We return to Tri Delta’s popular 3 for You series with Tri Delta alumnae Alison French, Cornell, and Stephanie Hubka, Carnegie Mellon. They are the creators of the “Won’t You Be…” series of learning experiences, including “Won’t You Be My Trainer” and “Won’t You be My Manager,” based on the teachings of Mr. Rogers. Theyshare how the simple teachings of Mr. Rogers can elevate kindness in the workplace, to our lives and worlds. Read more below, watch the full video, or listen to their interview on our Let’s Talk Tri Delta Podcast.
Alison French and Stephanie Hubka are on a mission to spread kindness through educating managers, trainers, team members, and volunteers on how to apply the simple yet powerful techniques of Mr. Rogers in their day-to-day work.
We’ve never needed kindness more than we do today. Kindness looks different for everyone—it looks different at home and at work—but kindness is at the center of how we should be working with people. Alison and Stephanie share their three tips for bringing kindness into the workplace.
Tip #1 Remember to play
Mr. Rogers called “play” the work of childhood, but we don’t think of play as adults. We’re so busy “adulting” that we push it aside. In reality, play does a lot of good things for our brains. If you inject some fun and play, it gives your brain a chance to reset. Think about how you can incorporate elements of play into a meeting—sometimes it’s just sharing stories and laughing about something together. Sometimes it’s having a fun poll about what you’re binging on Netflix.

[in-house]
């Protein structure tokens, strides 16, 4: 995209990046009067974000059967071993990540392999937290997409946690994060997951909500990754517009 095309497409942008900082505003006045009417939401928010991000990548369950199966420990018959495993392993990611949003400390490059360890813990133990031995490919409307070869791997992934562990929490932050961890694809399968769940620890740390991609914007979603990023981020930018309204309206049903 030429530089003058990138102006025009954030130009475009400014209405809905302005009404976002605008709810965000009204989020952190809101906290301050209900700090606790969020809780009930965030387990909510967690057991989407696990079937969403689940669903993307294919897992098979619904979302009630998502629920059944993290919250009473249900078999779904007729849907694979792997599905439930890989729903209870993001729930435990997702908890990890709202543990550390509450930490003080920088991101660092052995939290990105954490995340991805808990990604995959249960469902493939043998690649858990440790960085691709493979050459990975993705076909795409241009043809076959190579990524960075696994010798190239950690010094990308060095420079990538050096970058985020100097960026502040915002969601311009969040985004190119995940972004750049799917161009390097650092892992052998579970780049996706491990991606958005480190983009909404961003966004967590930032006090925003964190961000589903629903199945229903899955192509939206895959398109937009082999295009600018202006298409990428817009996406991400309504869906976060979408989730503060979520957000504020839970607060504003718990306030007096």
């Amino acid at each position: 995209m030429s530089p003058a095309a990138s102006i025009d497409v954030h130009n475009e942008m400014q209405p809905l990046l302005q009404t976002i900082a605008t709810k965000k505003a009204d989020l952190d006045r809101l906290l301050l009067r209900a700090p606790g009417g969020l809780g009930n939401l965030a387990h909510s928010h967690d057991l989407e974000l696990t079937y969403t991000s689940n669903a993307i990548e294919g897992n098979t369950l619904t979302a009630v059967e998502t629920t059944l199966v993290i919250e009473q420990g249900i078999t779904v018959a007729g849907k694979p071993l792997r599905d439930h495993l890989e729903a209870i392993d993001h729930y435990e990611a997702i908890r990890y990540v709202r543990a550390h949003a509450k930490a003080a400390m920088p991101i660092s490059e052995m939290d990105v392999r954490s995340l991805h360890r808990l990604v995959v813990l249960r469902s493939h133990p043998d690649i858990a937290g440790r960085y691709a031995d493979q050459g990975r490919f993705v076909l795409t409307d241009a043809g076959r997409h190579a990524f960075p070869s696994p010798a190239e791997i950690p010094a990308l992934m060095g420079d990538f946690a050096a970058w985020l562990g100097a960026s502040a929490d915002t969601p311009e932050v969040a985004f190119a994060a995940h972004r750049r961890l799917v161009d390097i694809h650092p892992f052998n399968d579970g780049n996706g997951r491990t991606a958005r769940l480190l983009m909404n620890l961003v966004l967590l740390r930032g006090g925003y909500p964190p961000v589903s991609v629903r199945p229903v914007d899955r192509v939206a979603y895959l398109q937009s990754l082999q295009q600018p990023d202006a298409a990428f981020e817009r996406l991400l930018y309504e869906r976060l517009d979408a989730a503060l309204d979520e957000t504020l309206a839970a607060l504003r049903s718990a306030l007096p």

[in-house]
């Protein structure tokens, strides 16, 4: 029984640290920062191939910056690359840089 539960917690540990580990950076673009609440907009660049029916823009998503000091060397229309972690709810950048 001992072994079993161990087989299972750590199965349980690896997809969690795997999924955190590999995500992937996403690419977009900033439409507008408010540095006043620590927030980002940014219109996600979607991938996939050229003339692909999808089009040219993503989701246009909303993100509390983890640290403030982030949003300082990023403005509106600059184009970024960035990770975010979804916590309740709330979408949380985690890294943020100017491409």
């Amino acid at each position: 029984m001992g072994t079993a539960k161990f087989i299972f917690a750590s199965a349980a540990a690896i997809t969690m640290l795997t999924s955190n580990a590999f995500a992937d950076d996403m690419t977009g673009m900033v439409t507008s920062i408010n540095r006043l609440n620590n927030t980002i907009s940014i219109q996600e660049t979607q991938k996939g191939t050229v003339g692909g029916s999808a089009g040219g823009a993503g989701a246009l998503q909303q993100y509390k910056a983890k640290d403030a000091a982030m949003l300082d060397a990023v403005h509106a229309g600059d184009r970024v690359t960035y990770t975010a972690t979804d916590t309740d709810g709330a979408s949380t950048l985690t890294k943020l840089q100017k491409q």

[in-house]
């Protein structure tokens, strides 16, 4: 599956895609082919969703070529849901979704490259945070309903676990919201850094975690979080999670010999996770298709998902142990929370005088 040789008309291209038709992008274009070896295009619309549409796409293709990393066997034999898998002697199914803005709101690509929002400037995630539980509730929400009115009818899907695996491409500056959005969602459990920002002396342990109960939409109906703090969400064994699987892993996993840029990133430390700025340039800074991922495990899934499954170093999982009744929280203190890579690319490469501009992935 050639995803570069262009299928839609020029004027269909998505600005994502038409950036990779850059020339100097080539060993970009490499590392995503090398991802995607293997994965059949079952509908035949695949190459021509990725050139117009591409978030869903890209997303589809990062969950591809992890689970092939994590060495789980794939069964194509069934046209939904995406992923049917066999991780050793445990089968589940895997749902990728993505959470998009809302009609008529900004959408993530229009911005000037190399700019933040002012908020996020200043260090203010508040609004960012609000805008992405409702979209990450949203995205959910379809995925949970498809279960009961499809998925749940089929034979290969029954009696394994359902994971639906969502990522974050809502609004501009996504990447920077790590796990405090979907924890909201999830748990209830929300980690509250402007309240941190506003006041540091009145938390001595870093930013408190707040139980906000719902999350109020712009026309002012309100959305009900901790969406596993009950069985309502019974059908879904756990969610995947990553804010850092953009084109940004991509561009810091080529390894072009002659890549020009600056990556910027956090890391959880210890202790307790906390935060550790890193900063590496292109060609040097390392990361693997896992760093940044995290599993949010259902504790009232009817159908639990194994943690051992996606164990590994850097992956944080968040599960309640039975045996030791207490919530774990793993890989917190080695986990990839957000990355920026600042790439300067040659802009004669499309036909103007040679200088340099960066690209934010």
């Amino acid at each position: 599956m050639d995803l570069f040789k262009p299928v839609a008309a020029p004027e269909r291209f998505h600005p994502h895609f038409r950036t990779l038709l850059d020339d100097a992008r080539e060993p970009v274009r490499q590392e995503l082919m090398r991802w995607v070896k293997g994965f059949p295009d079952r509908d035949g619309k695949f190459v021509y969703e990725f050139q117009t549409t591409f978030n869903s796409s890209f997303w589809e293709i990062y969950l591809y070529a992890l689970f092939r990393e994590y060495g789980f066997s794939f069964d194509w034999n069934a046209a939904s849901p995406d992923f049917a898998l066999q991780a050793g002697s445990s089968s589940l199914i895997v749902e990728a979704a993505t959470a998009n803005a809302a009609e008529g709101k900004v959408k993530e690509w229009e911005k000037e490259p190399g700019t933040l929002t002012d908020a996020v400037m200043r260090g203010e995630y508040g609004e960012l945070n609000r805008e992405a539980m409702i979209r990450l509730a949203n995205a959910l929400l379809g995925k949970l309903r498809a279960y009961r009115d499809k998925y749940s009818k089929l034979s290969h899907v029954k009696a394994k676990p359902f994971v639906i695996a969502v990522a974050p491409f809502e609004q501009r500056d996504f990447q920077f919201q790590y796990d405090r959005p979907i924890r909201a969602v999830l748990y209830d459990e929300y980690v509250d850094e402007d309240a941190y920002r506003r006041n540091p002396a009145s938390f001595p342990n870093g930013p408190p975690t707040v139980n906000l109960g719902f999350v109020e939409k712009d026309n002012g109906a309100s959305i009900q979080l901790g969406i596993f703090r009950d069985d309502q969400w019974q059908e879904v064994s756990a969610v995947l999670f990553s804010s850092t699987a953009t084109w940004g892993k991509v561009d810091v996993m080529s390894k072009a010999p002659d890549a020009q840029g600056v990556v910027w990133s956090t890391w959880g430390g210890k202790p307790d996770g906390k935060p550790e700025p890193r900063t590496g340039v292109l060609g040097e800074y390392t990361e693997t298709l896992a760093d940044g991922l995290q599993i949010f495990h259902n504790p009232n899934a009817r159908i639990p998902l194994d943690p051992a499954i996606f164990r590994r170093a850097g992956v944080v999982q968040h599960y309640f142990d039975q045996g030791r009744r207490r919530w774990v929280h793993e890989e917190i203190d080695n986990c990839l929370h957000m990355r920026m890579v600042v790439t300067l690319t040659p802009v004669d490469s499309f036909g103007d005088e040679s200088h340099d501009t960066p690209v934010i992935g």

It’s ok to have fun—we don’t have to be all business all the time. Remember that sharing connections is a form of play, and it inspires creativity and innovation. It lets us be silly and be vulnerable, but it helps our mental health to do that.
Tip #2 Appreciate silent moments
The world we live in right now is very noisy, with so many people competing for our attention.
The challenge with noise is that a lot of our processing doesn’t happen successfully when we are struggling to figure out what space we need to process and use information. We need moments of silence to process new ideas, challenges and information. At work, it’s especially hard to do that. Before the pandemic you’d be sitting at your office with people knocking on your door or coming over to your desk—there were a lot of distractions and disruptions, and those have not gone away for us in our new environment.
We need to take silent moments for ourselves so we can process, reflect and figure out what we’re doing and how we’re going to use new information as we carry ourselves into all the other activities that are going to need our mental bandwidth. Good work is happening in the quiet moments.
Tip #3 Love what you do
Find something that you love about your work, whether it’s a part of the work you do or a conversation you’ve had. Use that silence and mindfulness to focus on what it is about what you do that you love. When you can hone in on that, then it spreads. If you can focus on what you love, other people can see that too. Even if you don’t love everything you do, take those moments of silence to figure out what are the things you love and are grateful for. Love is kind: it ties into joy, optimism, and reminds us of how we are connected to our work and each other.